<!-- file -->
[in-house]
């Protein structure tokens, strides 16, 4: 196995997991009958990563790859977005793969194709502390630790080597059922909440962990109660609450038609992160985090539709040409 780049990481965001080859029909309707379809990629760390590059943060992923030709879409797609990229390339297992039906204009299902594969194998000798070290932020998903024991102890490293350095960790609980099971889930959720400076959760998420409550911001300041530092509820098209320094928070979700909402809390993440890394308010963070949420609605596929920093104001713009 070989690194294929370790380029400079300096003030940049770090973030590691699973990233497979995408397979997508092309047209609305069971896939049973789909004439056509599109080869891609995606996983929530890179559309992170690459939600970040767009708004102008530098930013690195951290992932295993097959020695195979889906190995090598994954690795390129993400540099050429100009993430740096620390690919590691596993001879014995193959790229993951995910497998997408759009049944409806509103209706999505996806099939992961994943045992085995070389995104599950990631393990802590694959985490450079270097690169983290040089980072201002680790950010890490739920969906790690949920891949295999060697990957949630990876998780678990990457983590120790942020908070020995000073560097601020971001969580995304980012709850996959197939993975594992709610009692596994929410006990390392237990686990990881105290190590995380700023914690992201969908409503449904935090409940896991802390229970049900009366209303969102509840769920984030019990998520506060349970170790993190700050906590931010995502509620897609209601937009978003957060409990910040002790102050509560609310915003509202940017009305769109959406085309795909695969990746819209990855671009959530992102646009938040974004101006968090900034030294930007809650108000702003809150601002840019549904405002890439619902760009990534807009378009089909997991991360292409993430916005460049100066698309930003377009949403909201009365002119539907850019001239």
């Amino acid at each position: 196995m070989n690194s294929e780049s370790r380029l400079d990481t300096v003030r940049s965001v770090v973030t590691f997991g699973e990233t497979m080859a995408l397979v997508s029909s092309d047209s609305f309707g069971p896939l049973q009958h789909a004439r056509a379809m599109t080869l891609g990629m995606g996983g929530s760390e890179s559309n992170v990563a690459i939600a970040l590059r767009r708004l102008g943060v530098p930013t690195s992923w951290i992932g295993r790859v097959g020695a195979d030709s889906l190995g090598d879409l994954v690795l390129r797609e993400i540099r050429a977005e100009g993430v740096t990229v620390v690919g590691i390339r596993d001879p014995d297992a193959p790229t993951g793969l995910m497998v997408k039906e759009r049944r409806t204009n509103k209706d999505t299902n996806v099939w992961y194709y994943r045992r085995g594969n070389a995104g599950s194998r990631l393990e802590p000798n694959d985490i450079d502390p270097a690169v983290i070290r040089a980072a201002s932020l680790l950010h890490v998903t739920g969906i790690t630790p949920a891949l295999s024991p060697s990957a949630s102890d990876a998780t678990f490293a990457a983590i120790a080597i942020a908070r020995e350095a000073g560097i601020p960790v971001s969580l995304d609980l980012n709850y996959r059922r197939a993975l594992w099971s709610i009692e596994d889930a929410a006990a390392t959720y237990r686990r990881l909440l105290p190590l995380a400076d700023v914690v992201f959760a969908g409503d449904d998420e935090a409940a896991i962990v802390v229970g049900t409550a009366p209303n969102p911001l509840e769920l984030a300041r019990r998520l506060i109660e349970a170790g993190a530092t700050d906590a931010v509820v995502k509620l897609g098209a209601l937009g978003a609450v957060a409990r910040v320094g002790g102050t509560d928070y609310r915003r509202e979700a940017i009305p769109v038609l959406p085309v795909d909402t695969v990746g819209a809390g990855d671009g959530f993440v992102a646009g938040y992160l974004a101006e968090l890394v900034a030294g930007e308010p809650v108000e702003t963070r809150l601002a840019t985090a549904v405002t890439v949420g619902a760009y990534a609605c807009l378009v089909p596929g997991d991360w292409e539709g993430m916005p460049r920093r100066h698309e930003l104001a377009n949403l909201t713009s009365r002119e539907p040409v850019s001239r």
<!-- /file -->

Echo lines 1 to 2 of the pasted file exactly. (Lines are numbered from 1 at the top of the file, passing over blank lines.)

[in-house]
């Protein structure tokens, strides 16, 4: 196995997991009958990563790859977005793969194709502390630790080597059922909440962990109660609450038609992160985090539709040409 780049990481965001080859029909309707379809990629760390590059943060992923030709879409797609990229390339297992039906204009299902594969194998000798070290932020998903024991102890490293350095960790609980099971889930959720400076959760998420409550911001300041530092509820098209320094928070979700909402809390993440890394308010963070949420609605596929920093104001713009 070989690194294929370790380029400079300096003030940049770090973030590691699973990233497979995408397979997508092309047209609305069971896939049973789909004439056509599109080869891609995606996983929530890179559309992170690459939600970040767009708004102008530098930013690195951290992932295993097959020695195979889906190995090598994954690795390129993400540099050429100009993430740096620390690919590691596993001879014995193959790229993951995910497998997408759009049944409806509103209706999505996806099939992961994943045992085995070389995104599950990631393990802590694959985490450079270097690169983290040089980072201002680790950010890490739920969906790690949920891949295999060697990957949630990876998780678990990457983590120790942020908070020995000073560097601020971001969580995304980012709850996959197939993975594992709610009692596994929410006990390392237990686990990881105290190590995380700023914690992201969908409503449904935090409940896991802390229970049900009366209303969102509840769920984030019990998520506060349970170790993190700050906590931010995502509620897609209601937009978003957060409990910040002790102050509560609310915003509202940017009305769109959406085309795909695969990746819209990855671009959530992102646009938040974004101006968090900034030294930007809650108000702003809150601002840019549904405002890439619902760009990534807009378009089909997991991360292409993430916005460049100066698309930003377009949403909201009365002119539907850019001239």